I met with my MP this week to ask him to sign a petition requesting an inquiry in the abuse of people with ME (PWME; you can find more information here).
Unlike our previous MP, he didn’t sign but fobbed me off by saying he was already ‘signed up to something to do with ME’.
However, this isn’t the topic I want to write about today, rather I’d like to discuss a common response from health professionals and, indeed, my MP. When certain people hear I have ME, instead of listening, they proceed to tell me all about it ending with ‘recovery is possible you know’ or words to that effect. Recently I’ve heard this from my practice nurse, my MP andsome well meaning acquaintance.
Let’s have a wee look at this, according the research, around 5% of PWME recover. Yes, you read it correctly, a 5 measly % (I think it’s higher for young people however). The term ‘recovery’ is up for debate too; within the ME community, it’s widely believed that ‘remission’ is a more realistic outcome as those who have been described as recovered aren’t back to full health, just better than they were.
So why the insistence on reinforcing recovery?
Well. Firstly I think it’s easier for people to cope with; living with ME can be seen as a pretty miserable existence: not working, low income, limited activity, isolation, chronic pain etc etc. So it’s much more comfortable for you to view this as temporary.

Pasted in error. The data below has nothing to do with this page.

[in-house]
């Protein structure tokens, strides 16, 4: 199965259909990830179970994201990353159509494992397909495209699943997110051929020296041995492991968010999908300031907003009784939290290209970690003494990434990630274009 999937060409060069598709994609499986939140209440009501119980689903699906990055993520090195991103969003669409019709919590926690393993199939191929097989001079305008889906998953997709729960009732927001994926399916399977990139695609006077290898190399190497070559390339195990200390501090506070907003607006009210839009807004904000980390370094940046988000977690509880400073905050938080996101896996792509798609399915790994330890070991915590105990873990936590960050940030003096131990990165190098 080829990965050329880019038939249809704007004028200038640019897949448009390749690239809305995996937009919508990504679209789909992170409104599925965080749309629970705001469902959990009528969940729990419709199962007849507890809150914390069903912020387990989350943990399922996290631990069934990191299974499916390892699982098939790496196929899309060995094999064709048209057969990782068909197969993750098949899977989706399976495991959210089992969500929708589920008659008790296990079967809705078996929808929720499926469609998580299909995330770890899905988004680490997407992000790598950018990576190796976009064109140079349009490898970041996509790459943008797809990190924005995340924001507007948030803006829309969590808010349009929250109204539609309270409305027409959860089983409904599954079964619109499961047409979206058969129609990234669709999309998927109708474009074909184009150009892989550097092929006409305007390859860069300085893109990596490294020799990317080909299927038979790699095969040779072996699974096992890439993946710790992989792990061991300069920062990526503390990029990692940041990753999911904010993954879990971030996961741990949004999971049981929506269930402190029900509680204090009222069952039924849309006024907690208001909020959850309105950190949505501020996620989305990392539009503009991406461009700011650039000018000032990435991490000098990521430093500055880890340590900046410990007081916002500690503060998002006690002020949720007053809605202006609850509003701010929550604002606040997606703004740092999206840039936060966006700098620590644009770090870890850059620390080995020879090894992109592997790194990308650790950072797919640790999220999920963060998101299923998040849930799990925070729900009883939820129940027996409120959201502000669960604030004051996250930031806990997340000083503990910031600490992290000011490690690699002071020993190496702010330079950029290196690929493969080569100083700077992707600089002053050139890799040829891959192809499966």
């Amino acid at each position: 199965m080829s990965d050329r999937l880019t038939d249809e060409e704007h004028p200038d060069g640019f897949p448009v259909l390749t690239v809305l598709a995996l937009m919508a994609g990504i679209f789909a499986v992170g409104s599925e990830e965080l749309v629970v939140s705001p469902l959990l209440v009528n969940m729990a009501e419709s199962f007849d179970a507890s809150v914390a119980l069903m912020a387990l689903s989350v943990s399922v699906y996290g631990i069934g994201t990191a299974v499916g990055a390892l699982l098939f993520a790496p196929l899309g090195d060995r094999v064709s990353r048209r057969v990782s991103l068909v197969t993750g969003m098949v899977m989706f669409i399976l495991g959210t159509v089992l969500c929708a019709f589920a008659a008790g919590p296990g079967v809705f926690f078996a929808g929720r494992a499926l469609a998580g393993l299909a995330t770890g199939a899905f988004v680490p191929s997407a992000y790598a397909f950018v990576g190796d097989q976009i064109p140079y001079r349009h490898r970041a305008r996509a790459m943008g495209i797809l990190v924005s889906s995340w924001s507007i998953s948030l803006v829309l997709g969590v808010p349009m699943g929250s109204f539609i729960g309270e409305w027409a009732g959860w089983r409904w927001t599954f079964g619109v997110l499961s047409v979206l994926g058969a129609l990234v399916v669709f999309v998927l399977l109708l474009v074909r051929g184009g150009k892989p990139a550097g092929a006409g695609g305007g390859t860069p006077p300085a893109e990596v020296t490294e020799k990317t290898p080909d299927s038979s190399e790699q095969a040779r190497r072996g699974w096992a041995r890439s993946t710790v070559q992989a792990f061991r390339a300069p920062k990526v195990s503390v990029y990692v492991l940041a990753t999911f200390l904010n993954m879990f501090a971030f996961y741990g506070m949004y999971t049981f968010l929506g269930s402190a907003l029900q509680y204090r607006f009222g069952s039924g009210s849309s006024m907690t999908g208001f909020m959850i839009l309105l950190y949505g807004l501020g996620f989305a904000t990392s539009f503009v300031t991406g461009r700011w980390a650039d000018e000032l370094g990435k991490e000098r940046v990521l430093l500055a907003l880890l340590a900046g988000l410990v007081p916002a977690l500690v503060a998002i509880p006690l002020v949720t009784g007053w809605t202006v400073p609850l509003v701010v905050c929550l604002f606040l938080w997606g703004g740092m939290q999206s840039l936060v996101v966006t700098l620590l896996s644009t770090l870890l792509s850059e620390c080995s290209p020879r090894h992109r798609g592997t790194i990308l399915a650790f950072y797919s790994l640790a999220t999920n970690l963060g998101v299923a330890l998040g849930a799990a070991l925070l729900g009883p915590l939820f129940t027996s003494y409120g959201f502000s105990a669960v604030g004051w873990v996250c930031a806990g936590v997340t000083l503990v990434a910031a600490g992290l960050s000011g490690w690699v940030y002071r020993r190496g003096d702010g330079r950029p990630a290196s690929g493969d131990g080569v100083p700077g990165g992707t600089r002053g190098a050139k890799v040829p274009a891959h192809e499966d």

I’m comfortable with it being permanent however and by focusing on what ifs devalues my life as it is here and now. Yes, it may not be the life I’d wished for but it’s a fulfilled and generally content one. Living with chronic illness has taught me patience, compassion and empathy in levels I’d not experienced before. I’m able to sit quietly with myself quite comfortably and whilst I may not be achieving things in the way our society values, I’m able to create beautiful things and pass on those skills when the opportunity arises.
Another reason for the recovery agenda is the infuriating insistence on being positive and because PWME are desperate for ME to be recognised as a physical illness we worry that presenting as anything other than happy, joyous and free will be used as evidence against this. So we smile sweetly and nod ‘yes, I could wake up tomorrow and be fine‘. Not ‘believing’ in recovery isn’t being negative, or even realistic (although, for me, I’m past the magical five year point when, for even Pollyanna’s, recovery is extremely unlikely). It just is and it minimises the reality of how life is for us.
I find all of this very tricky to write, back in the day I used to be pretty literate but I reckon what with the combination of brain fog and some neurotoxic medications my i.q. has about halved. Fog really is the way to describe it, it’s like wading through a thick peasouper in there where words are hiding and my train of thought skips away.
Right enough of that, here’s a little crochet catch up. I’m still hooking frantically and have made progress on all three projects.
Lilliana is looking very pretty and I’m up to date with her at part 7.
Similarly with Atlanticus, he’s unintentionally mirroring Lilly’s progress and is also at part 7
However, excitingly I even have a Finished Object: meet ‘A Spicier Life’ blanket which is a crochet sampler basically, having different stitches every few rows. The only issue is that this causes differences in tension so the edges were very wonky until the border was added; it’s still a little wavy but once you’re snuggled underneath hardly noticeable. I quite like it, the Nurturing Fibres Eco Cotton I’m working with for the other projects has simply ruined me. This is in good old Stylecraft DK so will wear and wash well, I see it becoming a trusty doggie blanket. Needless to say I’ve already a new WIP in mind…